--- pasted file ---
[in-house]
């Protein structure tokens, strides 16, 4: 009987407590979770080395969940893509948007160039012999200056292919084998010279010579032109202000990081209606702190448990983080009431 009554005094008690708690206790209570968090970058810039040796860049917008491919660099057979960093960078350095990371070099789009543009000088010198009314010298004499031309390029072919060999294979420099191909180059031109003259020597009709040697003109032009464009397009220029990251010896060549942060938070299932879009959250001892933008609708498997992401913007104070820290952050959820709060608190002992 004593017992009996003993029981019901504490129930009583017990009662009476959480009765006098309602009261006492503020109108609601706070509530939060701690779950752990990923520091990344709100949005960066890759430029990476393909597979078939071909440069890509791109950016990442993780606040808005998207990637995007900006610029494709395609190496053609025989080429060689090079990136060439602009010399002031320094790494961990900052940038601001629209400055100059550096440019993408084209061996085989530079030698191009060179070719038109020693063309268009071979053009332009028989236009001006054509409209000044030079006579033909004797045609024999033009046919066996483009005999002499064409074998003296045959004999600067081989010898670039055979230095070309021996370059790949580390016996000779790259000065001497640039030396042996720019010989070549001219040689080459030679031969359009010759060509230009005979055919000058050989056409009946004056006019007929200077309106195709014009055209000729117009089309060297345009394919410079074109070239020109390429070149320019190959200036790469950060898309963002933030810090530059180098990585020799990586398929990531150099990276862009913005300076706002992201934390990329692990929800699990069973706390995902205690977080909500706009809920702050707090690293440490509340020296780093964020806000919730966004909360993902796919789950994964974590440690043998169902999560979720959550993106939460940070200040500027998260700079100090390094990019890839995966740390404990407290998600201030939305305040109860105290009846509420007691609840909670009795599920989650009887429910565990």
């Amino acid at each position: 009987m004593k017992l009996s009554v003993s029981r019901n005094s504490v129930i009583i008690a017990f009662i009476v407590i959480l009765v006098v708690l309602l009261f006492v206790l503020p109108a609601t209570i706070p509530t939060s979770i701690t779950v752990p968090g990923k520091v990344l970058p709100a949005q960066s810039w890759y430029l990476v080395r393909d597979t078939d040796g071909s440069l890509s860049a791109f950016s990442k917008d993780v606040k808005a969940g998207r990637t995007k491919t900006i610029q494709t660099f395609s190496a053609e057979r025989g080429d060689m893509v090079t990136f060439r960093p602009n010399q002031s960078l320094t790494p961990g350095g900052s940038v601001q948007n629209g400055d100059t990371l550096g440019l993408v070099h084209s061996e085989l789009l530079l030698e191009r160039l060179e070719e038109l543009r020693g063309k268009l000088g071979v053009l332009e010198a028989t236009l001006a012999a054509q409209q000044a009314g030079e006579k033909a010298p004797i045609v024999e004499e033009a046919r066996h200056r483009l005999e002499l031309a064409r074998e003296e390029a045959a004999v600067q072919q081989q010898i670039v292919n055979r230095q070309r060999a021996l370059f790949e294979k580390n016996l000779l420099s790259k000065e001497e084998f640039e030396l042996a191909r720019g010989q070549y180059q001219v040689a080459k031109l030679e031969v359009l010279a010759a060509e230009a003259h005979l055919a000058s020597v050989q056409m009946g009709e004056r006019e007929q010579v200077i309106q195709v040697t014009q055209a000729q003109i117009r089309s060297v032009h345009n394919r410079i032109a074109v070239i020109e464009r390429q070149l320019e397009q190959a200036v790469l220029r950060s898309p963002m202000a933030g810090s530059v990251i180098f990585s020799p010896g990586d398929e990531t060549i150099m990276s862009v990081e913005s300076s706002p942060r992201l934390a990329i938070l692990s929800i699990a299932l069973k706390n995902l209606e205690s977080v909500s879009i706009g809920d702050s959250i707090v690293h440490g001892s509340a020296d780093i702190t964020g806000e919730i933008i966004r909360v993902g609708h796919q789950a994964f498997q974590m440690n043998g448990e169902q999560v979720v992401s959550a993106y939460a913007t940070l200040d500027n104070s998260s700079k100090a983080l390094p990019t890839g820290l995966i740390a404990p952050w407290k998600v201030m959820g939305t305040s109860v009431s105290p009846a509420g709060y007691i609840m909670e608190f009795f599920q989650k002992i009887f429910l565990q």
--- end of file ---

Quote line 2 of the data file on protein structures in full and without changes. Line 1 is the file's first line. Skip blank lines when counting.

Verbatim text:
């Protein structure tokens, strides 16, 4: 009987407590979770080395969940893509948007160039012999200056292919084998010279010579032109202000990081209606702190448990983080009431 009554005094008690708690206790209570968090970058810039040796860049917008491919660099057979960093960078350095990371070099789009543009000088010198009314010298004499031309390029072919060999294979420099191909180059031109003259020597009709040697003109032009464009397009220029990251010896060549942060938070299932879009959250001892933008609708498997992401913007104070820290952050959820709060608190002992 004593017992009996003993029981019901504490129930009583017990009662009476959480009765006098309602009261006492503020109108609601706070509530939060701690779950752990990923520091990344709100949005960066890759430029990476393909597979078939071909440069890509791109950016990442993780606040808005998207990637995007900006610029494709395609190496053609025989080429060689090079990136060439602009010399002031320094790494961990900052940038601001629209400055100059550096440019993408084209061996085989530079030698191009060179070719038109020693063309268009071979053009332009028989236009001006054509409209000044030079006579033909004797045609024999033009046919066996483009005999002499064409074998003296045959004999600067081989010898670039055979230095070309021996370059790949580390016996000779790259000065001497640039030396042996720019010989070549001219040689080459030679031969359009010759060509230009005979055919000058050989056409009946004056006019007929200077309106195709014009055209000729117009089309060297345009394919410079074109070239020109390429070149320019190959200036790469950060898309963002933030810090530059180098990585020799990586398929990531150099990276862009913005300076706002992201934390990329692990929800699990069973706390995902205690977080909500706009809920702050707090690293440490509340020296780093964020806000919730966004909360993902796919789950994964974590440690043998169902999560979720959550993106939460940070200040500027998260700079100090390094990019890839995966740390404990407290998600201030939305305040109860105290009846509420007691609840909670009795599920989650009887429910565990």